This research was funded by grants awarded to the first author by the ESRC in the United Kingdom (RES-000-22-1750) and to the second author by the NRF in South Africa.
A Paradox of Integration? Interracial Contact, Prejudice Reduction, and Perceptions of Racial Discrimination
Article first published online: 1 JUN 2010
© 2010 The Society for the Psychological Study of Social Issues
Journal of Social Issues
Volume 66, Issue 2, pages 401–416, June 2010
How to Cite
Dixon, J., Durrheim, K., Tredoux, C., Tropp, L., Clack, B. and Eaton, L. (2010), A Paradox of Integration? Interracial Contact, Prejudice Reduction, and Perceptions of Racial Discrimination. Journal of Social Issues, 66: 401–416. doi: 10.1111/j.1540-4560.2010.01652.x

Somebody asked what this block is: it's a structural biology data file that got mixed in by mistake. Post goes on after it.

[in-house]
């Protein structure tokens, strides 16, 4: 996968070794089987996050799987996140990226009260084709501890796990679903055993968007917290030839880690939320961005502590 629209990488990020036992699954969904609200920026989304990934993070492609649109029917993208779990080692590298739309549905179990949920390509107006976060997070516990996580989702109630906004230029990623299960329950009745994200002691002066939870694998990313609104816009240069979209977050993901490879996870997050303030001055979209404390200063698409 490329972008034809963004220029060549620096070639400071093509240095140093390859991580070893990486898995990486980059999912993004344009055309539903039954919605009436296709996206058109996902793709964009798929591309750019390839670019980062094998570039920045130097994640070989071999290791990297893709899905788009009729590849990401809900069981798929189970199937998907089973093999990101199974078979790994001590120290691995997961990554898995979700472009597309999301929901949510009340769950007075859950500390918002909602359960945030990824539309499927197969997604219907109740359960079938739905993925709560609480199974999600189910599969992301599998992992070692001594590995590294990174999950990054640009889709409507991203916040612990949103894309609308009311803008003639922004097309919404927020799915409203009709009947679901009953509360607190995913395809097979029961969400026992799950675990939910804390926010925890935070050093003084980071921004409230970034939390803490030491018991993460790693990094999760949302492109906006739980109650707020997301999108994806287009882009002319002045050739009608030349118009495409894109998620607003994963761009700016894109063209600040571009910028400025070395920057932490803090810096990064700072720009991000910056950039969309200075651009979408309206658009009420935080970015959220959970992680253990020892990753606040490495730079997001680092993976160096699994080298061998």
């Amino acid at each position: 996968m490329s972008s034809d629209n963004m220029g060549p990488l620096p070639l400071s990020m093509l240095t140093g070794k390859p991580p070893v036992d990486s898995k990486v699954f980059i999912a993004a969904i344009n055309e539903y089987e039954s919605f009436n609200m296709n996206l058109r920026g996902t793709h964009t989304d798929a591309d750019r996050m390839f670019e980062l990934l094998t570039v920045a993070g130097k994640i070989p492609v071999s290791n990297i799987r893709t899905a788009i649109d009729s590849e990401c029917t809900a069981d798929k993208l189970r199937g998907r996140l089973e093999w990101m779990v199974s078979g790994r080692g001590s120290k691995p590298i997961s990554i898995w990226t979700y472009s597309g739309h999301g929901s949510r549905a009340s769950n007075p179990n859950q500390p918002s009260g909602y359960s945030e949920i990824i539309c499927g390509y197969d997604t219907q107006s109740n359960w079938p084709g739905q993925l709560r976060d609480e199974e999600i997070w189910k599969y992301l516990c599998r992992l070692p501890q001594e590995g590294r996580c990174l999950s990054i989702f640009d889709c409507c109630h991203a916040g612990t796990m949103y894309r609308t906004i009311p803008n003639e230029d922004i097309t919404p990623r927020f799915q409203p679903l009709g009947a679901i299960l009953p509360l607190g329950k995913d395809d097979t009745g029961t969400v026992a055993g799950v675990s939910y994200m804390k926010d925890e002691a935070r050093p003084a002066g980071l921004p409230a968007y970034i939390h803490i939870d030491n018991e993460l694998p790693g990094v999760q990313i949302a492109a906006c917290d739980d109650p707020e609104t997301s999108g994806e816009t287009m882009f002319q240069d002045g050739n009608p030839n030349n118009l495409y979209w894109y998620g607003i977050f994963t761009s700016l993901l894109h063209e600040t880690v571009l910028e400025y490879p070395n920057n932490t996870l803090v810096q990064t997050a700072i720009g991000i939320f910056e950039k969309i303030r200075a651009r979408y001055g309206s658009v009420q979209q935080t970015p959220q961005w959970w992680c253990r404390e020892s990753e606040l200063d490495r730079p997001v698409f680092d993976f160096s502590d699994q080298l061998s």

- Issue published online: 1 JUN 2010
- Article first published online: 1 JUN 2010
A random digit dialing survey (N = 596) investigated the relationship between quantity and quality of interracial contact and Black South Africans’ perceptions of racial discrimination in postapartheid society. Results showed that harmonious contact was associated with lower levels of perceived collective discrimination, an effect that was mediated by racial attitudes and personal experiences of racial discrimination. The implications of the survey's findings are discussed in relation to two models of social change in social psychology (cf. Wright & Lubensky, 2008): a model of change grounded in the rehabilitation of the prejudiced individual and a model of social change grounded in collective awareness of, and resistance to, systemic inequality.